Then there's also the issue of justhow much greenhouse gas is produced during the construction of a wind turbine, but that's another story.

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A week or so ago, I had an exciting poster session with my second year solid-state physics class. Their main assignment for the term was to prepare, in small groups, a poster on a particular flavour of diode. My intention here was to get the students to learn about the underlying physics of a solid-state diode. Rather than simply tell them about it, and then set some test questions on it, I thought that posters would be much more interesting and motivating.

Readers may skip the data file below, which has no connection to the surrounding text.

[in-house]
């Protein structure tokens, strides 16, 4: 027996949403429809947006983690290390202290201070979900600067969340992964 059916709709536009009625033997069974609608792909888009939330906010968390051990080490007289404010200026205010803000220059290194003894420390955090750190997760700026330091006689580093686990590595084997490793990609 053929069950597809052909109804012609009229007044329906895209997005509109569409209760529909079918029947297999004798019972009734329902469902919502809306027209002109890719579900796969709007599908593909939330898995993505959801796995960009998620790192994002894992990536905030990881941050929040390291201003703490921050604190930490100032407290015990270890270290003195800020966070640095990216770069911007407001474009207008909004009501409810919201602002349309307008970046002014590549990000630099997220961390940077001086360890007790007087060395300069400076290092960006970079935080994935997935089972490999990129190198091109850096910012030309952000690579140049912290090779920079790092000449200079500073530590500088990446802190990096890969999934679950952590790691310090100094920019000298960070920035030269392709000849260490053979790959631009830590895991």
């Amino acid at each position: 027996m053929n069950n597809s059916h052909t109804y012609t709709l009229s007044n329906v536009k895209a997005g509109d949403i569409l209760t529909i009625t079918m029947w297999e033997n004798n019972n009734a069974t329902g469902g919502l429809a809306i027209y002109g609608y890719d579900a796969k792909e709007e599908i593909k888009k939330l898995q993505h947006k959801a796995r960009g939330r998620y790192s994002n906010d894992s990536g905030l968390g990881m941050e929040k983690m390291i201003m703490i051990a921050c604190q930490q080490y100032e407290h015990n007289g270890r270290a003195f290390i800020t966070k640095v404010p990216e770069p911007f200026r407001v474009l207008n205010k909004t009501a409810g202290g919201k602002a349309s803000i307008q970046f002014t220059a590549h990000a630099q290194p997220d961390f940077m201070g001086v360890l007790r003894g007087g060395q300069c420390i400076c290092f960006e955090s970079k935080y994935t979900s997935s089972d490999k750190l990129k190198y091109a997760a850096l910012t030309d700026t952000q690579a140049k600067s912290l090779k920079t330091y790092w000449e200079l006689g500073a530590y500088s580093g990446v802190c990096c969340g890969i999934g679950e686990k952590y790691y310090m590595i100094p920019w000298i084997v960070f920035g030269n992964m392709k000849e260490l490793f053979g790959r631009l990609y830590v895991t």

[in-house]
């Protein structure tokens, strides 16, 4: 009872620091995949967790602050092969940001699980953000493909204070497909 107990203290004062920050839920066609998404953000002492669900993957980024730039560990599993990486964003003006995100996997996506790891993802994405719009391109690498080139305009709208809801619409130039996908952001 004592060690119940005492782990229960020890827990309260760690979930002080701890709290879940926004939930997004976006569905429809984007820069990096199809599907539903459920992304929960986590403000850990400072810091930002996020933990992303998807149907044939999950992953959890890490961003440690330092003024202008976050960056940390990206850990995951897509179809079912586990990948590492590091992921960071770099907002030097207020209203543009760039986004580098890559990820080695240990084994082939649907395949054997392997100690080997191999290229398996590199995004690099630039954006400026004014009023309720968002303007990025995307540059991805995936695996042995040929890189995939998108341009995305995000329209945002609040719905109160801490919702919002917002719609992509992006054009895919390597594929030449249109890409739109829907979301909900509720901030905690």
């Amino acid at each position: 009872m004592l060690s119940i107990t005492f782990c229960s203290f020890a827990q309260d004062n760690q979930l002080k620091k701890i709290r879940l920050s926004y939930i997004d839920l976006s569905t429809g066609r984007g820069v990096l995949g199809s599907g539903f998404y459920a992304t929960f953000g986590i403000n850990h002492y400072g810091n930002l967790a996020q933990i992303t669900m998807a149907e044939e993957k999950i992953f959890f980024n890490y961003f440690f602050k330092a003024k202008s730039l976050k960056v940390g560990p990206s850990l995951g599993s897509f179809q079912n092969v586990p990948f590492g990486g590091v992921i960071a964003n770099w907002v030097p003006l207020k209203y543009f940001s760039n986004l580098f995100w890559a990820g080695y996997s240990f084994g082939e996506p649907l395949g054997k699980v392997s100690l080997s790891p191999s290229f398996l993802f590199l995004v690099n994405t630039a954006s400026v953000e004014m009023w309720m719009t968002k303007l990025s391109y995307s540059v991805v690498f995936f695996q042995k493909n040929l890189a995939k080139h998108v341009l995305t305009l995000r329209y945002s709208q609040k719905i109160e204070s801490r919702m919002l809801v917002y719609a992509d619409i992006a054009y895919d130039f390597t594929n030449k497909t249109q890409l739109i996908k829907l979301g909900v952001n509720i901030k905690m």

But the students didn't just have to make their own posters. Part of the exercise was to look at other posters and comment on them. That way I hoped they'd learn a bit from each other too. Whether they've done that I can't tell just yet - the students are yet to sit their final exam, but overall I felt that the session was really productive. I was impressed by the amount of work students had put into their posters and the way that they had found out, distilled, and presented information. They seemed to enjoy it too - there was a  certainly a lot of talking in the room while we were looking at the posters.